top of page


The Best Watercolour Paper, Paints, and Brushes

When I first started painting with watercolours, I was using whatever supplies I had collected over the years. In the beginning, that worked well, but as I continued to explore the medium, I started investing in better supplies to build an art kit that supported my needs and style. After finding the right supplies, I realized how much your tools play a role in bringing your vision to life: affecting the types of washes you're able to achieve, the texture of your piece, and the level of detail in your painting. You can absolutely create with anything, but the right supplies can make that so much easier and more achievable.

Whether you are just dipping your toes into watercolour painting or you’re hoping to invest in better supplies, these are my favourite watercolour papers, paints, and brushes to help you on your journey!

Girl in white sweater holding a paint brush painting watercolour flowers with an open paint palette on the desk

Watercolour Paper

Your paper is going to make one of the biggest differences in the look and feel of your painting. If you have ever tried using watercolour paints on regular sketchbook paper, you know what I'm talking about! Watercolour paper is specifically designed to prevent warping and maintain the vibrancy of your pigments. When you’re looking for a watercolour paper, you want to look for three things:

1. Cold press: This gives the paper a beautifully textured surface that is more absorbent, which is important when you’re working with watercolours to avoid warping and maintain vibrancy.

2. 100% cotton: This means that the paper can handle more water and layers without warping.

3. Acid-free: This will ensure your paper doesn’t age over time, which is especially important if you’re going to be selling your original art.

Depending on the look I’m going for, I have two favourite watercolour papers:

This paper came so highly recommended to me and for good reason! As my most used watercolour paper for all types of projects from highly detailed architectural pieces to landscapes with large washes, I love how well it both highlights small details and provides a great surface for even and vibrant washes.

When I am going for a more elevated look, I love using Indigo Art Papers. These eco-friendly papers are handmade using cotton rags, recycled water, and no harmful chemicals, not only making them more sustainable but also giving them a luxurious texture and weight with a natural deckled edge that feels thoughtful and artistic.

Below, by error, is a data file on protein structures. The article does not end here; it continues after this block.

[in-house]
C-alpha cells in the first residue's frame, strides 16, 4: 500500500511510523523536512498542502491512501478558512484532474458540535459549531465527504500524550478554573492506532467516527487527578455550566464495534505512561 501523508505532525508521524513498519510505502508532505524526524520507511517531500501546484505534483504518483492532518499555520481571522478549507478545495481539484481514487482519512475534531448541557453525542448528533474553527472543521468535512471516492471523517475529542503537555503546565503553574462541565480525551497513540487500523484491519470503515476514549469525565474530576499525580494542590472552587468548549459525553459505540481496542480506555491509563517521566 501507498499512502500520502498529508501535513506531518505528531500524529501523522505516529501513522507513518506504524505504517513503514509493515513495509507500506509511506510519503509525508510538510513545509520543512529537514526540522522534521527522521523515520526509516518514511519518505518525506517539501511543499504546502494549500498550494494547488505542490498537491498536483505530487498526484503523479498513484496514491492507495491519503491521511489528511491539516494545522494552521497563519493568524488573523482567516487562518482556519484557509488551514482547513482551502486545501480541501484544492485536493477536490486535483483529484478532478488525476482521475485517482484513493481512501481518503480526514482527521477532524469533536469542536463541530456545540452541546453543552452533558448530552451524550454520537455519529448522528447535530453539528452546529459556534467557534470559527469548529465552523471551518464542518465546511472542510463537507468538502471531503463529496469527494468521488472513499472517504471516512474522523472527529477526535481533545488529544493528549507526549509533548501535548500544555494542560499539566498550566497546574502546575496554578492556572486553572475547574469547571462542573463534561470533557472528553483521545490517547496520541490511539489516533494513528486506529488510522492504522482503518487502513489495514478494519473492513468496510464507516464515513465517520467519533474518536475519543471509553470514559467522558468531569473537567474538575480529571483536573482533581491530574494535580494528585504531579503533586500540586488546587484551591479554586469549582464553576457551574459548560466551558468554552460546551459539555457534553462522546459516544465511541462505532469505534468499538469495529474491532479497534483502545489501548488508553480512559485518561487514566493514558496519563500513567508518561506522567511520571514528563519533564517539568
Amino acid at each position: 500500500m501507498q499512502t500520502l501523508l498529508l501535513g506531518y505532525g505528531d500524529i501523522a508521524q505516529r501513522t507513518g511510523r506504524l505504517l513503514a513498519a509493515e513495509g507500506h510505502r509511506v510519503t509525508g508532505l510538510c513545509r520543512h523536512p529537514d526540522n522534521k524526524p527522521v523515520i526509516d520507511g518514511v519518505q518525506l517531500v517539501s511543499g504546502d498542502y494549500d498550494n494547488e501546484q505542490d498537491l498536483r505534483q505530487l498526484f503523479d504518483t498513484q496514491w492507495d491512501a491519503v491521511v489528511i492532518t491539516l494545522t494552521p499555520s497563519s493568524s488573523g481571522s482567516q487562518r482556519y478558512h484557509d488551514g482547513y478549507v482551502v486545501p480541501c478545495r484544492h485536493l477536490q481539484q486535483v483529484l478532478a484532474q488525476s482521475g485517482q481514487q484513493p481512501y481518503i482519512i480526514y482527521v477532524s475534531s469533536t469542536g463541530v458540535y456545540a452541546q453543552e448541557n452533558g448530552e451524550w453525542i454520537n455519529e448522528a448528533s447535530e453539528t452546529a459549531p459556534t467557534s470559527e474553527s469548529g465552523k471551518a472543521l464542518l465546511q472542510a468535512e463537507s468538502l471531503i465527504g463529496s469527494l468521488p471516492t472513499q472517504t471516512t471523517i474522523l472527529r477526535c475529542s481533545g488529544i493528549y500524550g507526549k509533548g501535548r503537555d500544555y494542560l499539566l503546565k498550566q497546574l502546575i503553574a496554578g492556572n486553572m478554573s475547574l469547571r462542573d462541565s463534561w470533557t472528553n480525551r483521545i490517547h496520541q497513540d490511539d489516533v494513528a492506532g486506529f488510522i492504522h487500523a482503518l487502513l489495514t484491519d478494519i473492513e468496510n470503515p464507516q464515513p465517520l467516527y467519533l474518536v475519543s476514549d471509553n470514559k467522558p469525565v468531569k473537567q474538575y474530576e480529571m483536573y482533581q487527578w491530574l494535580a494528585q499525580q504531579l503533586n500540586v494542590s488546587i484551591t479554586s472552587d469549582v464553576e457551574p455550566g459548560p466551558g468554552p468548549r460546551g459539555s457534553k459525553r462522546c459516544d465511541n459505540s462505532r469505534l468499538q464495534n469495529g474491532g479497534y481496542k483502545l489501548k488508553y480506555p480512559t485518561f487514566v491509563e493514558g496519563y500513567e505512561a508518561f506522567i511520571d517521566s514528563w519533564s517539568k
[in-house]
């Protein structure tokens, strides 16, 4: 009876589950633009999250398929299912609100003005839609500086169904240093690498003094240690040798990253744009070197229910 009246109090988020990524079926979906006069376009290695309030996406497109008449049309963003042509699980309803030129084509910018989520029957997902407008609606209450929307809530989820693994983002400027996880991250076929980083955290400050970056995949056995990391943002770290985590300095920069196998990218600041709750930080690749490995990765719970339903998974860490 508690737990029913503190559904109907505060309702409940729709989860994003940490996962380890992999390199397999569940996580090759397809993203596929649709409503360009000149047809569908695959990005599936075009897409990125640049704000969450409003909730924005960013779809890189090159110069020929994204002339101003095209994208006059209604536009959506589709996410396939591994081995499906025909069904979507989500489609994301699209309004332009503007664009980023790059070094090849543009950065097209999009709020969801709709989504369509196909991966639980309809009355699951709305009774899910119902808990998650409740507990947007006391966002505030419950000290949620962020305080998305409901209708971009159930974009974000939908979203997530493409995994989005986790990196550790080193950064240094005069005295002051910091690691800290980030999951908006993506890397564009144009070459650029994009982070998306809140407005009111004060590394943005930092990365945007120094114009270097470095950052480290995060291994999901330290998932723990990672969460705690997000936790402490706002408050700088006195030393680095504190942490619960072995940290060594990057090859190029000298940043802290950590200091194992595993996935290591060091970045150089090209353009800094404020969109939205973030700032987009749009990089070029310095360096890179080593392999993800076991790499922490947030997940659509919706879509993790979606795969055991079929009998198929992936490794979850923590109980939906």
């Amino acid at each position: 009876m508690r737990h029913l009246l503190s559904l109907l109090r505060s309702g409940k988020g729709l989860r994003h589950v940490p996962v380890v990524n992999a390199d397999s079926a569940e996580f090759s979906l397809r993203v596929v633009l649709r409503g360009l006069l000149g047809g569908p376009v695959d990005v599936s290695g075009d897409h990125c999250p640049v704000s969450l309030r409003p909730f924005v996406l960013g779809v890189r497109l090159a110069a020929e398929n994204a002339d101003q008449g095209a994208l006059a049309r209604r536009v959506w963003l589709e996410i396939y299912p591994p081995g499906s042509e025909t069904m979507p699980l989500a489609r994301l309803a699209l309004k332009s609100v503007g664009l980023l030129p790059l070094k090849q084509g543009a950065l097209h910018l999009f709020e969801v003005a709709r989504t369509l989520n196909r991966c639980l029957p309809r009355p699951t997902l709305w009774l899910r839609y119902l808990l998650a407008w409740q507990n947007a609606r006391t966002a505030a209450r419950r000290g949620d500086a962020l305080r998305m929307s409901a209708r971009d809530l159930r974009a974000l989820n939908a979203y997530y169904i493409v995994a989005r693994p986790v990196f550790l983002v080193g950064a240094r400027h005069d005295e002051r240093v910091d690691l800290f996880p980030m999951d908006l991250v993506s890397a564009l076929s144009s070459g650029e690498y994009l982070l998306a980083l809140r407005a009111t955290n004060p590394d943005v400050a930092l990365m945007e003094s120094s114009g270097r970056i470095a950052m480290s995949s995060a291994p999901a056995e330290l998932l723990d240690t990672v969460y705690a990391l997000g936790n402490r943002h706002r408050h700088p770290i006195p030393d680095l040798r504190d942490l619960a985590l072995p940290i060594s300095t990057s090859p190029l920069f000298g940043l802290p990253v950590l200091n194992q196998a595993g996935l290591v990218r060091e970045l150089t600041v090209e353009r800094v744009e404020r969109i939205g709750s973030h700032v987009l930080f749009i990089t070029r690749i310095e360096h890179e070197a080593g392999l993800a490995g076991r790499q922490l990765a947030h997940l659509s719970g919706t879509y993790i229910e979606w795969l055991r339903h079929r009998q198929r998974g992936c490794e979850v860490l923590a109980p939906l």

For some projects with a lot of detail, I find this paper more difficult to use because of that heavy texture, but for floral pieces and landscapes, I love how much this paper adds to the overall painting.


For watercolour paints, I use Winsor and Newton’s Cotman watercolours. Their colour payoff is unmatched and I love how they dry with more vibrancy and are super easy to blend using different techniques. I use their 24 half pan set and it contains more than enough colours for me to mix for the types of paintings I create, but they have multiple sets with fewer and more colours, including travel sets!

If you’re looking for paint that is more vibrant or you tend to create paintings with large washes of colour, I would recommend investing in a tube set rather than a pan. These can be a little bit harder to use, but they have some benefits over watercolour pans depending on what you’re going to paint. Tubes make it easier to mix a larger quantity of colour, which is great if you’re painting larger washes like in a landscape or background. In addition, you can create a more saturated colour!

Plant-Based Pigments

On my personal wish list are handmade, plant-based paint pigments. I am currently saving up for paintstones from Beam Paints and small batch watercolours from The Stoneground Paint Co. I highly recommend investing in these companies if they are in your budget!


In my experience, I reach for four types of brushes the most: a larger tapered-edge round brush, a medium-sized tapered-edge round brush, a detail brush, and a square brush (optional depending on what you want to paint — I find this essential for architectural pieces but wouldn’t necessarily reach for it if I were painting a landscape).

For my larger and medium-sized round brushes, I use Princeton Artist Brush Co.’s long round brush in size 8 and their round synthetic kolinsky in size 6. The larger round brush is amazing for both larger washes like skies and grasses, while its tapered tip allows me to stipple in paint to create shading and different washes. I reach for the size 6 round brush when I’m painting florals, where I still need to cover a larger surface area but need a smaller brush to create a few finer details.

2. ArtistsLoft™ Vienna Brushes

For detail brushes, I use Artist’s Loft™’s spotter brush for the veining on flowers and tiny flowers in landscapes or small details in architectural pieces. I reach for this brush more than I thought I would, so I would definitely say that a small detail brush is essential!

I also like to have a square tip brush in my kit because I paint a lot of buildings with bricks and sharp angles, so this allows me to paint in those details and harsher lines with more accuracy. I have the Artist’s Loft vienna shader brush in size 0 for this reason!

Closeup image of someone painting purple watercolour flowers

Whether you want to try watercolours and don’t know what supplies you need to get started or you’re well into your watercolour journey and are hoping to elevate your kit, these paints, papers, and brushes are beginner-friendly and tried and true to create paintings that give you the look and feel you envision no matter what your skill level. Happy painting!



bottom of page